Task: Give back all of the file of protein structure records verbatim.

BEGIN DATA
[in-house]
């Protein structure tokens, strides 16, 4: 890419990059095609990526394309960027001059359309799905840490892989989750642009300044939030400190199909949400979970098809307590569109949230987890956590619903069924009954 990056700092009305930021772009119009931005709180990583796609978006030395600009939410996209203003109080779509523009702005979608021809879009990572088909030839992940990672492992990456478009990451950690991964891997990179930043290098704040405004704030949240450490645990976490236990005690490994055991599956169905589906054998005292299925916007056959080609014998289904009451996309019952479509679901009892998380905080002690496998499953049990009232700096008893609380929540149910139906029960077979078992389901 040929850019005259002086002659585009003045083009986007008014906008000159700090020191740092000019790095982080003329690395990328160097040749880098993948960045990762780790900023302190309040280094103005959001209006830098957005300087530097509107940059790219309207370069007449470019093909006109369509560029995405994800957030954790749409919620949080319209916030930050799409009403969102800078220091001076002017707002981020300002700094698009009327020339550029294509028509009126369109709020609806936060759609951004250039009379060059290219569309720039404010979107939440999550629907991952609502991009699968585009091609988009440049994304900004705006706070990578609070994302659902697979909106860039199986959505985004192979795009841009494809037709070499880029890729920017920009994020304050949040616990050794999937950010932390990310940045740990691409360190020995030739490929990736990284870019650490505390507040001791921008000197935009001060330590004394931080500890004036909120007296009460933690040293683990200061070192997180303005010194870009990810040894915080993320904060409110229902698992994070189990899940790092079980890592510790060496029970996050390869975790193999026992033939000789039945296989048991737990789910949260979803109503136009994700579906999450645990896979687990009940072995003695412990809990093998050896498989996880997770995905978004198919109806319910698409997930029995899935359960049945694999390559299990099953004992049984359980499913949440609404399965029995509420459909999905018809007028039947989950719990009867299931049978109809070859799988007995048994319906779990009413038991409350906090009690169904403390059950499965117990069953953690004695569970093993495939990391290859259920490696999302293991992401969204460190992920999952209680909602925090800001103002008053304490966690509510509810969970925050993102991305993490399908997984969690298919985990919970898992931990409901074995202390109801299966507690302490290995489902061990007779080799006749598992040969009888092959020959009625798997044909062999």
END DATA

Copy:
[in-house]
């Protein structure tokens, strides 16, 4: 890419990059095609990526394309960027001059359309799905840490892989989750642009300044939030400190199909949400979970098809307590569109949230987890956590619903069924009954 990056700092009305930021772009119009931005709180990583796609978006030395600009939410996209203003109080779509523009702005979608021809879009990572088909030839992940990672492992990456478009990451950690991964891997990179930043290098704040405004704030949240450490645990976490236990005690490994055991599956169905589906054998005292299925916007056959080609014998289904009451996309019952479509679901009892998380905080002690496998499953049990009232700096008893609380929540149910139906029960077979078992389901 040929850019005259002086002659585009003045083009986007008014906008000159700090020191740092000019790095982080003329690395990328160097040749880098993948960045990762780790900023302190309040280094103005959001209006830098957005300087530097509107940059790219309207370069007449470019093909006109369509560029995405994800957030954790749409919620949080319209916030930050799409009403969102800078220091001076002017707002981020300002700094698009009327020339550029294509028509009126369109709020609806936060759609951004250039009379060059290219569309720039404010979107939440999550629907991952609502991009699968585009091609988009440049994304900004705006706070990578609070994302659902697979909106860039199986959505985004192979795009841009494809037709070499880029890729920017920009994020304050949040616990050794999937950010932390990310940045740990691409360190020995030739490929990736990284870019650490505390507040001791921008000197935009001060330590004394931080500890004036909120007296009460933690040293683990200061070192997180303005010194870009990810040894915080993320904060409110229902698992994070189990899940790092079980890592510790060496029970996050390869975790193999026992033939000789039945296989048991737990789910949260979803109503136009994700579906999450645990896979687990009940072995003695412990809990093998050896498989996880997770995905978004198919109806319910698409997930029995899935359960049945694999390559299990099953004992049984359980499913949440609404399965029995509420459909999905018809007028039947989950719990009867299931049978109809070859799988007995048994319906779990009413038991409350906090009690169904403390059950499965117990069953953690004695569970093993495939990391290859259920490696999302293991992401969204460190992920999952209680909602925090800001103002008053304490966690509510509810969970925050993102991305993490399908997984969690298919985990919970898992931990409901074995202390109801299966507690302490290995489902061990007779080799006749598992040969009888092959020959009625798997044909062999």